With ten years since the CANSPAM act, we need to reevalue what the word spam means and how it's changed in the past decade.
On February 24th, 2011, Google introduced it's Panda update, supposedly a major blow against content farms and scrapers. How did it work out?
What happens when you let your domain expire? Sometimes it's nothing, but in at least one case it resulted in a duplicate site on his own domain.
Want to run a spam blog without the pesky copyright problems or actual work? Here's one idea that probably won't work.
As an avid WordPress user, there are a few plugins I'd like to see developed to help people protect their content.
Once you've found an infringer and identified their host, the real quest often begins. Finding out who to contact can be the hardest part of all.
Historically, Google has been a DMCA headache, even as its Blogger service has become overrun with spammers. That may be about to change.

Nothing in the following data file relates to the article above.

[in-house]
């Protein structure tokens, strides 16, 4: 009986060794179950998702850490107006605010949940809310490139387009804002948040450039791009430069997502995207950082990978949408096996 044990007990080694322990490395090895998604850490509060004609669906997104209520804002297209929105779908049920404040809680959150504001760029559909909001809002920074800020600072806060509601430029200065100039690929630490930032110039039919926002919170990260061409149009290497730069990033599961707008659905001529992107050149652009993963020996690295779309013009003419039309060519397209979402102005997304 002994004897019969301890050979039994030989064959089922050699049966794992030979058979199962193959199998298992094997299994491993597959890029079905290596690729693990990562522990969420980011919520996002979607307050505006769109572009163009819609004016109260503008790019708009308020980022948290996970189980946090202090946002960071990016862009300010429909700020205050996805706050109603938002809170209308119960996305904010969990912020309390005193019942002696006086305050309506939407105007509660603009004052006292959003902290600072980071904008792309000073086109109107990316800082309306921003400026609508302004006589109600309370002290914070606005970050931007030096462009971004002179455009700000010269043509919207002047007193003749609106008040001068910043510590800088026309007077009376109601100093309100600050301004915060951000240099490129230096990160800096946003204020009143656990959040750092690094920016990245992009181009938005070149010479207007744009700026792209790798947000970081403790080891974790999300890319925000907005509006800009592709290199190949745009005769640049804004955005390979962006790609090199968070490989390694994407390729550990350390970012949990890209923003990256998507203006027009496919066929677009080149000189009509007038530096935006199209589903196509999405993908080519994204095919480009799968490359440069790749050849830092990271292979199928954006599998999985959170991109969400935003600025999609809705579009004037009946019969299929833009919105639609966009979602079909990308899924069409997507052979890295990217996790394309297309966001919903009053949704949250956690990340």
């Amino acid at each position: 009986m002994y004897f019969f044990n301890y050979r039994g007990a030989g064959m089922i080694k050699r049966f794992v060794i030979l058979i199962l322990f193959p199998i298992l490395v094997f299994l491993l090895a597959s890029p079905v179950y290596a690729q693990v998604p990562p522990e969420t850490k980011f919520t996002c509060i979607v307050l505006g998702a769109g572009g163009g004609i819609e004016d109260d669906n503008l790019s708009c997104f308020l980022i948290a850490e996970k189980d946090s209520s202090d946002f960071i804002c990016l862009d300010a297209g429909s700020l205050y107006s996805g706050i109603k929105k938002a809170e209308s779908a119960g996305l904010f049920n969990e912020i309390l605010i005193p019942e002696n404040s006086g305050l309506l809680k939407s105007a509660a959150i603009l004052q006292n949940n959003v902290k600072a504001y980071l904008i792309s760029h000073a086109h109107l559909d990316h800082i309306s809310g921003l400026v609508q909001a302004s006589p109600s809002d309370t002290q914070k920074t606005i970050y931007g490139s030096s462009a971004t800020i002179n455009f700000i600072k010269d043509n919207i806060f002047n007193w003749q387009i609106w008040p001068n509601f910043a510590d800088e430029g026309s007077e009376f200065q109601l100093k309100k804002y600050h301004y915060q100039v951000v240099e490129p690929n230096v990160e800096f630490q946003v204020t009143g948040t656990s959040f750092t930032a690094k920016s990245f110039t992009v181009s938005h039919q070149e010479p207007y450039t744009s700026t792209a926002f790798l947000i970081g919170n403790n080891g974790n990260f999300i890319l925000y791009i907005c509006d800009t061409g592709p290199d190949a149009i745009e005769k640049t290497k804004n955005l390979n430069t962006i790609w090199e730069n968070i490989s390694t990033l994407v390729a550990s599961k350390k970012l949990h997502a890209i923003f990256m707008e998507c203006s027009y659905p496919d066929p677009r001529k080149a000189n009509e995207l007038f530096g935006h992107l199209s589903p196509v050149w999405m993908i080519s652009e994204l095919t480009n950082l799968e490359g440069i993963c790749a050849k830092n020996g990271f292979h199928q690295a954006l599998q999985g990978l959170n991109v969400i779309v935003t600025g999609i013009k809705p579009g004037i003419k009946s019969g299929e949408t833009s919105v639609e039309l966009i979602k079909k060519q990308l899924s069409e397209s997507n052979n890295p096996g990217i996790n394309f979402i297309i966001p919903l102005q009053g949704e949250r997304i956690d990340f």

With every new medium comes an attempt to game it, usually using other people's work. Twitter is no exception but it does provide a series of new challenges and questions.
A new service by Lijit has raised eyebrows in the content community. Does their new aggregation service provide a new solution for content licensing or just push the boundaries of what is spam?
I've sent hundreds of takedown notices and seen a wide variety of replies, but Joyent has taken the cake by not just failing to act, but actively defending a potential spam blogger.